The district was able to cut maintenance and operations costs and reduce utilities bills to save a total of $366,000. The operations savings are put aside for facilities in emergency cases like the clean-up after the .

However, the state is threatening more mid-year cuts, which could come as early as January. If the state can raise $4 billion in revenue, school budgets will not be affected. Should the state not hit , further cuts will be made to school districts already operating with limited budgets.

If the state only raises $2 to 3 billion, there will be cuts to childcare programs, community colleges and higher education.

K-12 budgets would be affected if the revenue is less than $2 billion. These budgets would suffer $1.5 billion cuts, or $250 per student in the Redwood City School District. Perhaps most alarmingly, the school year could be cut up by another seven days, in addition to the five days that districts can cut from the typical 180 day school year.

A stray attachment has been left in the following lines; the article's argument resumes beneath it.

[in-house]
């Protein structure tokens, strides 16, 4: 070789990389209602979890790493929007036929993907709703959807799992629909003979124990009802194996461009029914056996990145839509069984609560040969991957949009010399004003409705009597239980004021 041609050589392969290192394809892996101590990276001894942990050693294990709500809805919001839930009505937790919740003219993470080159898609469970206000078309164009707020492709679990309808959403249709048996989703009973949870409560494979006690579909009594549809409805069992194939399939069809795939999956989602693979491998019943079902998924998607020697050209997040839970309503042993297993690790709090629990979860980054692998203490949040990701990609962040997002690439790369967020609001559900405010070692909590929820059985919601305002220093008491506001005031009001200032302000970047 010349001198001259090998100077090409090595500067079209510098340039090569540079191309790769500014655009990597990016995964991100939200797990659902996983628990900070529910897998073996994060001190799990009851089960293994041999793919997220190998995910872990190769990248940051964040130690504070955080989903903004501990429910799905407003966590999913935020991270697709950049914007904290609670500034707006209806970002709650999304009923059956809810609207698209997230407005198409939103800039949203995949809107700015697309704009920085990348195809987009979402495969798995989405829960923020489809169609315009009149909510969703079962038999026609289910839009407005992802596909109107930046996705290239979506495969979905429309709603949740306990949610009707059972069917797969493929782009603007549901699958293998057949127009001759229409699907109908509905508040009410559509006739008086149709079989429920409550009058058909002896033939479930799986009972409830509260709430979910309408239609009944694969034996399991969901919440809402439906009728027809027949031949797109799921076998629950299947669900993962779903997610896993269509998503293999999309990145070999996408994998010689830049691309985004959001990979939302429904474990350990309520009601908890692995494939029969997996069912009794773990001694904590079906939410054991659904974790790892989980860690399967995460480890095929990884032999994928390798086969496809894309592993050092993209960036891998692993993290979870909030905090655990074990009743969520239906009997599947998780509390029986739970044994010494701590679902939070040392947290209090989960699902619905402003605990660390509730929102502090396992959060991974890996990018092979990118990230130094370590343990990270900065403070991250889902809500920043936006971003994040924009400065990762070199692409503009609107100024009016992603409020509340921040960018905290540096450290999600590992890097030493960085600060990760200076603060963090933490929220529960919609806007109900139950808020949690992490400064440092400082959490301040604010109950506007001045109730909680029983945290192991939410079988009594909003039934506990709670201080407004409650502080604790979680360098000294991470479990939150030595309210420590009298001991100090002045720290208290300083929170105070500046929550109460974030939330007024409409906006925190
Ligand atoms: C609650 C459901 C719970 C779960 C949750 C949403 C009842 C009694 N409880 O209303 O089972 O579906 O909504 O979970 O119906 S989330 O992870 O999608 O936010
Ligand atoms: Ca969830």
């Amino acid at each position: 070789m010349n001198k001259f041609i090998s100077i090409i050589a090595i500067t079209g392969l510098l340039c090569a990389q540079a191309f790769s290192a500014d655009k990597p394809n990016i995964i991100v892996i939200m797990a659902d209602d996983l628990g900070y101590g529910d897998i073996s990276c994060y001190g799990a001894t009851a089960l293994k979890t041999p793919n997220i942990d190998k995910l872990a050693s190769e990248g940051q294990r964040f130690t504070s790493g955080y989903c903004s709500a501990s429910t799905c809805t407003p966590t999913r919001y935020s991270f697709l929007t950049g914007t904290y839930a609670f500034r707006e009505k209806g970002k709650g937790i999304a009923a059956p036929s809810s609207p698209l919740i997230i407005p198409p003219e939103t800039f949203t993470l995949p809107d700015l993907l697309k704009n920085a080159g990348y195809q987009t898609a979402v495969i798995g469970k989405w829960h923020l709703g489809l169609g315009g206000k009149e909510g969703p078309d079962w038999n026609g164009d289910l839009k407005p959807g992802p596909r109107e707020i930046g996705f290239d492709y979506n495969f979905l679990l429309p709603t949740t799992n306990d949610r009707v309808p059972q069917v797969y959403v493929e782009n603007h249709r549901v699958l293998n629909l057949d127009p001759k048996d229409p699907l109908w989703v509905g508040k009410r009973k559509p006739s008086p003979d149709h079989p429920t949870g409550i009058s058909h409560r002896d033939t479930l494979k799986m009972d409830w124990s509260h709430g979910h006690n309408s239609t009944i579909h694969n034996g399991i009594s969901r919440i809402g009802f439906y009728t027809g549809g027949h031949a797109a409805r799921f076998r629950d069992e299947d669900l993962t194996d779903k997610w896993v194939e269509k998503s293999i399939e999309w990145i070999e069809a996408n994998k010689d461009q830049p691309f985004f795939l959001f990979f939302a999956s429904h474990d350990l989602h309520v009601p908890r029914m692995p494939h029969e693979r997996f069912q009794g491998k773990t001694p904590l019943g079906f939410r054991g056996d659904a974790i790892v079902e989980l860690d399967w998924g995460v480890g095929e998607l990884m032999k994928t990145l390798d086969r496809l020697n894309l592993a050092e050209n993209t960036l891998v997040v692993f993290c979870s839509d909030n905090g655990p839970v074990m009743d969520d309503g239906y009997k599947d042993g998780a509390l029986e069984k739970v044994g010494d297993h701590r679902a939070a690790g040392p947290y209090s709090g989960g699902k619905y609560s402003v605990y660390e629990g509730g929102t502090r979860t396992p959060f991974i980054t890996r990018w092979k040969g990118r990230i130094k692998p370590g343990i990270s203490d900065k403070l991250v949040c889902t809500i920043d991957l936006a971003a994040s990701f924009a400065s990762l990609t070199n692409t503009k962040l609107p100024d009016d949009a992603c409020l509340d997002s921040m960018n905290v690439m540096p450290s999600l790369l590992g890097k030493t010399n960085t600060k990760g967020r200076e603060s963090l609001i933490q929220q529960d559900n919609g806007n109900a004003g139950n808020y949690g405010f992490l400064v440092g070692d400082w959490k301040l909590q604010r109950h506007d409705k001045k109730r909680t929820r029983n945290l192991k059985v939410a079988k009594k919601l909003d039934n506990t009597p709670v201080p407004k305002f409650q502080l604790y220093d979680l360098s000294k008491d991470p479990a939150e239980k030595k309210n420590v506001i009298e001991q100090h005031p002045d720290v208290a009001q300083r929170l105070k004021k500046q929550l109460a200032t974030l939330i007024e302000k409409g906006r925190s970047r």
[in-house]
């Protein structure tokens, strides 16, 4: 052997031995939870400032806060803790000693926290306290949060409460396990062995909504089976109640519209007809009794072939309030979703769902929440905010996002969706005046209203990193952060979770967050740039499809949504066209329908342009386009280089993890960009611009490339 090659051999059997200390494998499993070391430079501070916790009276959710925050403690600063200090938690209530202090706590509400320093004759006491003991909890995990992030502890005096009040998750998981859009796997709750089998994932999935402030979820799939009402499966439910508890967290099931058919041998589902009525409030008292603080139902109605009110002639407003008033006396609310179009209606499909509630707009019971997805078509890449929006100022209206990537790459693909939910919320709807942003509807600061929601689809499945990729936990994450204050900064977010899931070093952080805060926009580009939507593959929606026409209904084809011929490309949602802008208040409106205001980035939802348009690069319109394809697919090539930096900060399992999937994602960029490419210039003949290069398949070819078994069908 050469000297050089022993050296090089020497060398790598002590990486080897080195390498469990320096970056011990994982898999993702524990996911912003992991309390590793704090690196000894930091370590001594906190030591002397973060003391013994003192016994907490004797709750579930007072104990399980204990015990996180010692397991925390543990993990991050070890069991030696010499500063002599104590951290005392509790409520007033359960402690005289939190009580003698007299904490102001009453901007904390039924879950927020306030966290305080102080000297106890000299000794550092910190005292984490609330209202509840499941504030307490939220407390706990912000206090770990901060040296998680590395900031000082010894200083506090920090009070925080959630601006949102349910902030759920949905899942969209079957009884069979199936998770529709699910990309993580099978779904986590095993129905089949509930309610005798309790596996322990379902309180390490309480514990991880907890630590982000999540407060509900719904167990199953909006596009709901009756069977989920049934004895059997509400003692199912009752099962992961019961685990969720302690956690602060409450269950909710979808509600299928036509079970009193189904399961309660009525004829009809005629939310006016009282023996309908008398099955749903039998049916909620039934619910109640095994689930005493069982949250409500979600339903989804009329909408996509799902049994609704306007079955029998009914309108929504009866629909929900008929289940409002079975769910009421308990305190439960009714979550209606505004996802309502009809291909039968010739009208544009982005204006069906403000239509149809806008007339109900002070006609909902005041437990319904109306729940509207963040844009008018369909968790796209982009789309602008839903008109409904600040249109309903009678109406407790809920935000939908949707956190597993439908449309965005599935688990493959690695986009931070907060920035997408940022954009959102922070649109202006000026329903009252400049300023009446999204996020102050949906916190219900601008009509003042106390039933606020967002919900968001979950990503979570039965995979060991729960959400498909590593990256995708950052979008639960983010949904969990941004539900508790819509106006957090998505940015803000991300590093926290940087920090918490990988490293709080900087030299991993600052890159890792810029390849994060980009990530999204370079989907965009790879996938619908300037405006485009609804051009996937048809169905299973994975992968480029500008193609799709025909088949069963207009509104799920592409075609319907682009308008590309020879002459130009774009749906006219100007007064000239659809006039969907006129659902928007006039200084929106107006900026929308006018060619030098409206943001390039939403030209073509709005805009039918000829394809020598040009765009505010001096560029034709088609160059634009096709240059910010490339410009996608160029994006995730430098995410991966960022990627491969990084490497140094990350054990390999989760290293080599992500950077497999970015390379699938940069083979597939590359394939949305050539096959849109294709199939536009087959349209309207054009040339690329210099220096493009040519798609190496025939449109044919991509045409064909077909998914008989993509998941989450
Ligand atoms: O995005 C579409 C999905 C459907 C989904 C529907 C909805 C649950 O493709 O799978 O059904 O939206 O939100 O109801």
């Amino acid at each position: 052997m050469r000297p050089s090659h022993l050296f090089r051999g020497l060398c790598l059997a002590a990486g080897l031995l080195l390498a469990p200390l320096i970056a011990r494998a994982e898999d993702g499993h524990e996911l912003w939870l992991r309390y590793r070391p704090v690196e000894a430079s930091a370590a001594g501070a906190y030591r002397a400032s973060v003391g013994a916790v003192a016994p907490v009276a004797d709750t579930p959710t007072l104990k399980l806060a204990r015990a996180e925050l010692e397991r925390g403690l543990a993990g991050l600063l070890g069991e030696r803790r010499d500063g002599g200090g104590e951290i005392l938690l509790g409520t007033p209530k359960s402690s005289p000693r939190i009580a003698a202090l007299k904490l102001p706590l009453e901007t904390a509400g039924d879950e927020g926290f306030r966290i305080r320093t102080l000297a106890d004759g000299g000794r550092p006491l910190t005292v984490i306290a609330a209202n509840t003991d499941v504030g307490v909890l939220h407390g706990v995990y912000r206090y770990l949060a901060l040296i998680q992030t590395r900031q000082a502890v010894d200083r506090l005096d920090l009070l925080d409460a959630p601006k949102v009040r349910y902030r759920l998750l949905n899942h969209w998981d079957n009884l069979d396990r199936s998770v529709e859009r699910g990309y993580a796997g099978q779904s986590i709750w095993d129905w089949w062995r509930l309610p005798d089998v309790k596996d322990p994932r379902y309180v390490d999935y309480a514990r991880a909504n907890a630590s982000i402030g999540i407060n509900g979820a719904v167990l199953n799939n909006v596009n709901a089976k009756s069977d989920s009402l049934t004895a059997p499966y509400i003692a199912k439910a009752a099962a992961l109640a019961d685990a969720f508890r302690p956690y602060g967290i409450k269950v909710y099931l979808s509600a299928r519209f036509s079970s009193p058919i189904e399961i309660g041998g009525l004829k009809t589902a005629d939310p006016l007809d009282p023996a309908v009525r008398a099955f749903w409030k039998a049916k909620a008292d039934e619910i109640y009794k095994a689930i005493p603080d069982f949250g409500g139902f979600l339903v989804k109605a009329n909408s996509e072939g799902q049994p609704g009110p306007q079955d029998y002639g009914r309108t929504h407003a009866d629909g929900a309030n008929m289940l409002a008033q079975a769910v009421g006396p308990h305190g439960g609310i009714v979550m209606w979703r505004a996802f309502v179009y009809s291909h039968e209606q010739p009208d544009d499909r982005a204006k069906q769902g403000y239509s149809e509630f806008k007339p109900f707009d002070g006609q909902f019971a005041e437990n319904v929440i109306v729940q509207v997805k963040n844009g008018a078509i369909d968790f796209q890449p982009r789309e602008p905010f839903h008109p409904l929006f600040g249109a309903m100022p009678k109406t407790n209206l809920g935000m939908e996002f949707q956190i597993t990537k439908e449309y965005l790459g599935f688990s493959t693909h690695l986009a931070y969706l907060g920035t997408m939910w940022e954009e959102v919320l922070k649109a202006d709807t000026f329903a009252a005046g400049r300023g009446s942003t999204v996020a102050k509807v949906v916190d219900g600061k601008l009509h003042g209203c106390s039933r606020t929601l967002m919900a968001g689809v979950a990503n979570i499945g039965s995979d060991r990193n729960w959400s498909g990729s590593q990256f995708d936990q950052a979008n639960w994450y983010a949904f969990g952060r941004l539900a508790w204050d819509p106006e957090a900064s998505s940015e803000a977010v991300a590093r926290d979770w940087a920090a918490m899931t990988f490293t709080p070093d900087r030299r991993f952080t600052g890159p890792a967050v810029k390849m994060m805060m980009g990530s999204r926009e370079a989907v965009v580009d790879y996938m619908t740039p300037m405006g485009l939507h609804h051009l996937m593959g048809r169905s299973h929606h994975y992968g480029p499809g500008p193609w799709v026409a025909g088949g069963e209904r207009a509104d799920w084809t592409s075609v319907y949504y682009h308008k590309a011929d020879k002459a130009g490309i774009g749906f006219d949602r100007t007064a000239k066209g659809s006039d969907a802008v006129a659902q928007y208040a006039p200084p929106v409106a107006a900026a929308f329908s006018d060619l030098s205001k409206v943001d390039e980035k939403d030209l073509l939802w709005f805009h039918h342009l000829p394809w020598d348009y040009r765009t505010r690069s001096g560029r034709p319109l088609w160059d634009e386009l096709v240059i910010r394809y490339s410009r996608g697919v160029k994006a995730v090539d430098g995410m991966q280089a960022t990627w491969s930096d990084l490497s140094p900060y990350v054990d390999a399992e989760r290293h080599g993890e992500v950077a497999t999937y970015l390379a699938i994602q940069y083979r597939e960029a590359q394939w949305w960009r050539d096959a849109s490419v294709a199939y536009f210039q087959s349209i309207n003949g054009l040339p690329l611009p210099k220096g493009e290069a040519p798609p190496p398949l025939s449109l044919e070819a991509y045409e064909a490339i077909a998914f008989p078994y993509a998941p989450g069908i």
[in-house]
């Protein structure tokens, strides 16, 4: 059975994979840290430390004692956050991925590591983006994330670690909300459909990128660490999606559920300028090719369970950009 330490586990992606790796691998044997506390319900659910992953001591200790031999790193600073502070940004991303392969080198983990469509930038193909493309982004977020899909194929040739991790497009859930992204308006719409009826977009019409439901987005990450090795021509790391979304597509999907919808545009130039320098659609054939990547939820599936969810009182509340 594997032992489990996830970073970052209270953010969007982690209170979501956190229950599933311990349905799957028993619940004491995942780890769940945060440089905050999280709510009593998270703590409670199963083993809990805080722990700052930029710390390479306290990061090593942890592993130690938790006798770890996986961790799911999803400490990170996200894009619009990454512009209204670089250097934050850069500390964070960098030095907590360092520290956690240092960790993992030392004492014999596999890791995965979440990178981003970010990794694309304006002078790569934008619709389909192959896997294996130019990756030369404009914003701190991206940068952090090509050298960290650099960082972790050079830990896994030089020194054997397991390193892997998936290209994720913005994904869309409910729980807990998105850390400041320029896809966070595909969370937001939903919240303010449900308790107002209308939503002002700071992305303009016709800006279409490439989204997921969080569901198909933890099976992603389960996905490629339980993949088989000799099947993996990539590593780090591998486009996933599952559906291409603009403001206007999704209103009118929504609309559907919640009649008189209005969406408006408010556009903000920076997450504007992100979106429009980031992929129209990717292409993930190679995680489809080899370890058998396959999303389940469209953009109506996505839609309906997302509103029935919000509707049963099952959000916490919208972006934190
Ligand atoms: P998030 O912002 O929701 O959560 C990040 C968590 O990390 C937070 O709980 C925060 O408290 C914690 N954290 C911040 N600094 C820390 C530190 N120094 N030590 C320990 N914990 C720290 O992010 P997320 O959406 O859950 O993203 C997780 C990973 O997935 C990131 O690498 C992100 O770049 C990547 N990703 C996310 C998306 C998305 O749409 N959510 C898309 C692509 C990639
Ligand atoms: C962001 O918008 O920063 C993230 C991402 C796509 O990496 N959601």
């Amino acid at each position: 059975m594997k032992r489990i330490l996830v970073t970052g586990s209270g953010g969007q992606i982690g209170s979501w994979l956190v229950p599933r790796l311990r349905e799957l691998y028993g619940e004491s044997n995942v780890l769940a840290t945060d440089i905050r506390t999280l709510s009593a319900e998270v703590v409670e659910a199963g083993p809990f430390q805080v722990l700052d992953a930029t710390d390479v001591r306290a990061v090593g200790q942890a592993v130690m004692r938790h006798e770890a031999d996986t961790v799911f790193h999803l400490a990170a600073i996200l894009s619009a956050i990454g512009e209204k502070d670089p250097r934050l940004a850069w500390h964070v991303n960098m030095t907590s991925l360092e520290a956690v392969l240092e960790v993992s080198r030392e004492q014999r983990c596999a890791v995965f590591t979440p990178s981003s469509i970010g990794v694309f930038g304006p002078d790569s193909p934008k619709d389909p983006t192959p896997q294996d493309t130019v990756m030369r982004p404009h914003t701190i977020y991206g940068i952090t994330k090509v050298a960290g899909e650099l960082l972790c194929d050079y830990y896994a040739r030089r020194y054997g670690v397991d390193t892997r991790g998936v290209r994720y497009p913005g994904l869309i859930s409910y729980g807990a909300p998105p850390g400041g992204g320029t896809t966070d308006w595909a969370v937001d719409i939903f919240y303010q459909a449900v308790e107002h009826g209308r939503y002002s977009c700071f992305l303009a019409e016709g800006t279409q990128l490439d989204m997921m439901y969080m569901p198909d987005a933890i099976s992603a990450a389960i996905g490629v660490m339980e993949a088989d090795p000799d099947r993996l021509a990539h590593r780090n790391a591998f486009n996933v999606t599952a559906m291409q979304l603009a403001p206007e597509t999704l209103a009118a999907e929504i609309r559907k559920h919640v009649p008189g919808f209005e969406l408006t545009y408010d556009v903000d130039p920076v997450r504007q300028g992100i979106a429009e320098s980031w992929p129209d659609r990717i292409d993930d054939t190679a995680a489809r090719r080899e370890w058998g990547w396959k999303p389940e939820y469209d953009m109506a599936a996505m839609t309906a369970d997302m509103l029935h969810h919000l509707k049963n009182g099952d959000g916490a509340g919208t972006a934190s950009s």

“The money the district generates today may prevent any of these projected budget cuts in the future,” Parungao said.

 

Special Education and Miscellaneous Costs

The $304,000 reserve money is not as high as it could have been because the district received nearly $400,000 less from the county for special education services than anticipated.

However, should it cost a large sum of money to educate an individual special needs student, a local school district can apply for reimbursement from the county, which receives money from the federal government. Parungao said after a certain cost threshold, a school district is eligible for 100 percent reimbursement for a student’s education.